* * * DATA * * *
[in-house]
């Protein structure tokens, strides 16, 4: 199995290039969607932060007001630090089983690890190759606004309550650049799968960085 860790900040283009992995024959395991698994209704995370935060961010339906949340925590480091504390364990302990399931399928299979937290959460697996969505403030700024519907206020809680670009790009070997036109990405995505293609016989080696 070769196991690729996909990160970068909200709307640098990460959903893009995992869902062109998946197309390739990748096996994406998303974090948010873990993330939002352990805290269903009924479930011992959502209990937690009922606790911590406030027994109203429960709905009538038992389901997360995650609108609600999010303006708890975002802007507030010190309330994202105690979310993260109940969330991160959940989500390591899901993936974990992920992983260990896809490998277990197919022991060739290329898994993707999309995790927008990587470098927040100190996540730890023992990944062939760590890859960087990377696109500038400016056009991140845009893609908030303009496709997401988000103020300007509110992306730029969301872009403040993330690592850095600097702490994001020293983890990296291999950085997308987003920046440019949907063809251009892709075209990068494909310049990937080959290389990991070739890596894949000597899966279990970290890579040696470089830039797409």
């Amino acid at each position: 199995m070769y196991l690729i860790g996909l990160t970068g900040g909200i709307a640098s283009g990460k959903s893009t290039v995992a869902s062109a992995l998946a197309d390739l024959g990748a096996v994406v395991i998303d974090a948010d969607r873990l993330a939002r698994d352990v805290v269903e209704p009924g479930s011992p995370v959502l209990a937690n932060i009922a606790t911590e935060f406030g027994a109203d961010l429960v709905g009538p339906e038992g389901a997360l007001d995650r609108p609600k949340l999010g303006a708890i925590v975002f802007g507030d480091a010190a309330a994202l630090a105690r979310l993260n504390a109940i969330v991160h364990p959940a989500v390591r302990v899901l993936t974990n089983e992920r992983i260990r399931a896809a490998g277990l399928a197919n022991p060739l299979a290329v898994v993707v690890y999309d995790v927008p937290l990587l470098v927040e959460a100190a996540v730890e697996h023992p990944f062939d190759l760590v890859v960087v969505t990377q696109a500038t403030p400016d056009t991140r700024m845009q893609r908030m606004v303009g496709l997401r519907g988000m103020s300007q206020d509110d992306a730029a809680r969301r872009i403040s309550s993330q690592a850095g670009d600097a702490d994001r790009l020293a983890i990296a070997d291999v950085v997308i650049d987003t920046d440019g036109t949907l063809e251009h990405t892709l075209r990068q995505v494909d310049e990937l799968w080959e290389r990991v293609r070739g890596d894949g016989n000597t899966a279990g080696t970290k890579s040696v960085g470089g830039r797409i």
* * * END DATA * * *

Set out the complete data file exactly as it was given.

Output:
[in-house]
């Protein structure tokens, strides 16, 4: 199995290039969607932060007001630090089983690890190759606004309550650049799968960085 860790900040283009992995024959395991698994209704995370935060961010339906949340925590480091504390364990302990399931399928299979937290959460697996969505403030700024519907206020809680670009790009070997036109990405995505293609016989080696 070769196991690729996909990160970068909200709307640098990460959903893009995992869902062109998946197309390739990748096996994406998303974090948010873990993330939002352990805290269903009924479930011992959502209990937690009922606790911590406030027994109203429960709905009538038992389901997360995650609108609600999010303006708890975002802007507030010190309330994202105690979310993260109940969330991160959940989500390591899901993936974990992920992983260990896809490998277990197919022991060739290329898994993707999309995790927008990587470098927040100190996540730890023992990944062939760590890859960087990377696109500038400016056009991140845009893609908030303009496709997401988000103020300007509110992306730029969301872009403040993330690592850095600097702490994001020293983890990296291999950085997308987003920046440019949907063809251009892709075209990068494909310049990937080959290389990991070739890596894949000597899966279990970290890579040696470089830039797409």
């Amino acid at each position: 199995m070769y196991l690729i860790g996909l990160t970068g900040g909200i709307a640098s283009g990460k959903s893009t290039v995992a869902s062109a992995l998946a197309d390739l024959g990748a096996v994406v395991i998303d974090a948010d969607r873990l993330a939002r698994d352990v805290v269903e209704p009924g479930s011992p995370v959502l209990a937690n932060i009922a606790t911590e935060f406030g027994a109203d961010l429960v709905g009538p339906e038992g389901a997360l007001d995650r609108p609600k949340l999010g303006a708890i925590v975002f802007g507030d480091a010190a309330a994202l630090a105690r979310l993260n504390a109940i969330v991160h364990p959940a989500v390591r302990v899901l993936t974990n089983e992920r992983i260990r399931a896809a490998g277990l399928a197919n022991p060739l299979a290329v898994v993707v690890y999309d995790v927008p937290l990587l470098v927040e959460a100190a996540v730890e697996h023992p990944f062939d190759l760590v890859v960087v969505t990377q696109a500038t403030p400016d056009t991140r700024m845009q893609r908030m606004v303009g496709l997401r519907g988000m103020s300007q206020d509110d992306a730029a809680r969301r872009i403040s309550s993330q690592a850095g670009d600097a702490d994001r790009l020293a983890i990296a070997d291999v950085v997308i650049d987003t920046d440019g036109t949907l063809e251009h990405t892709l075209r990068q995505v494909d310049e990937l799968w080959e290389r990991v293609r070739g890596d894949g016989n000597t899966a279990g080696t970290k890579s040696v960085g470089g830039r797409i």